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South Jersey teens with Tourette Syndrome train as youth leaders

NJCTS Youth Development Coordinator Melissa Fowler, M.Ed., leads South Jersey teens in leadership training at Virtua Health and Wellness Center in Voorhees on January 31.

Teens in South Jersey are ready to reach out and help peers and health-care professionals understand the complexities of life with Tourette Syndrome (TS).

TS is a neurological disorder characterized by involuntary sounds or movements known as tics. In addition, the majority of people with TS also have an accompanying disorder like ADHD, OCD, depression or anxiety. As many as 1 in 100 Americans show symptoms of TS, but TS is often misdiagnosed and misunderstood by the medical community.  

The New Jersey Center for Tourette Syndrome & Associated Disorders (NJCTS) is working to combat stigma and improve diagnosis through its Education Outreach Program.

“People living with a neurological disorder understand the world in a very unique way,” said Faith W. Rice, NJCTS executive director, “They can describe life with TS in ways that are having a profound effect on the community, healthcare providers, peers and educators – putting a face on an often misunderstood disorder.”

On January 31, 10 local teens and their families gathered at the Virtua Health and Wellness Center in Voorhees for an NJCTS Youth Advocate training session.

“There are families in this part of the state who are struggling without the proper diagnosis and appropriate treatments,” said Rice, “The teens we work with, because of their challenges, have an understanding and compassion far beyond their years.”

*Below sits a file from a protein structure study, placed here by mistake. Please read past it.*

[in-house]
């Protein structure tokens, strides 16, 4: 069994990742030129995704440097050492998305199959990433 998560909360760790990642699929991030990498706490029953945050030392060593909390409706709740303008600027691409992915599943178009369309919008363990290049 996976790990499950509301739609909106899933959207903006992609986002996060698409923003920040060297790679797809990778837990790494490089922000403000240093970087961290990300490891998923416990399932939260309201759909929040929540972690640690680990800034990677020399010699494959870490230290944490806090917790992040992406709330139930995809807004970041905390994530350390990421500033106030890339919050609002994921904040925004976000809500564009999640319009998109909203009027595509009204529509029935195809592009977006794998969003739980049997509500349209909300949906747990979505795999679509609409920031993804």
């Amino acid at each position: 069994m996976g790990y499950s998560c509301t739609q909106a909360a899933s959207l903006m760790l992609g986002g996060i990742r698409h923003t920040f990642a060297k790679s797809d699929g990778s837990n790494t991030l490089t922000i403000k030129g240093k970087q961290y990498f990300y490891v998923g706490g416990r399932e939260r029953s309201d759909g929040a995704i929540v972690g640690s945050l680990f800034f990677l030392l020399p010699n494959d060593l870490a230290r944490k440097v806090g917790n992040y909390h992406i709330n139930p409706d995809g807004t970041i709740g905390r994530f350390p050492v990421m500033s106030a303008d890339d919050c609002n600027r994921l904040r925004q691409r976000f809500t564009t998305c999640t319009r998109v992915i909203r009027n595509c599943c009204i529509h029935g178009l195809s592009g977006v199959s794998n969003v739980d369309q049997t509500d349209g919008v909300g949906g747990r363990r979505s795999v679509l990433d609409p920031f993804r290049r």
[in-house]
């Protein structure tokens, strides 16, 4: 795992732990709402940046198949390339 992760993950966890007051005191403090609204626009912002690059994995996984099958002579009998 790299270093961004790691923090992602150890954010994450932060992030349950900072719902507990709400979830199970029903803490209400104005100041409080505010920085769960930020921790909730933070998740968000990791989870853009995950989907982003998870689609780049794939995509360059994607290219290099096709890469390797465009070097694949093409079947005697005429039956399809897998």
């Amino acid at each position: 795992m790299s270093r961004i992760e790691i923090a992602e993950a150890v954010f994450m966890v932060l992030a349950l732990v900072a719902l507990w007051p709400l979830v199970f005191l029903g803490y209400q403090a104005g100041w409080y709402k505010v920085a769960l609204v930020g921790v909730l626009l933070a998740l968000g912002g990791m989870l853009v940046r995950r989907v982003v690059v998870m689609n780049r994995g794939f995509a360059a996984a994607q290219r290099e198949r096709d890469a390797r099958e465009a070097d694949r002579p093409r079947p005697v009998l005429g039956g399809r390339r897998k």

The goal is to produce teen advocates who will represent NJCTS in peer in-service trainings at local schools and will present information about TS to health-care professionals. The NJCTS Patient-Centered Education Program trains Youth Advocates to attend hospital grand rounds sessions and educate resident physicians on how to identify and recognize patients with TS.

“I now feel like I have the power to help people with TS on a larger scale,” said one participant, who chose to remain anonymous. “The training helped me realize how much more I can be doing.”

“These teens are uniquely talented, poised and capable of delivering a message that is already making difference across our state,” said Rice, “Our hope is that we will contribute to more accurate diagnosis and a safer environment for kids who are living with TS and other neurological disorders.”

To learn more about Tourette Syndrome, and the programs and services of NJCTS, visit www.njcts.org or call 908-575-7350.

Teens4TS

One Comment

  1. Wow shame my son is 21 years old that would of been great for him we live 10 min from the hospital and he would if been able to meet others in the area with tourettes

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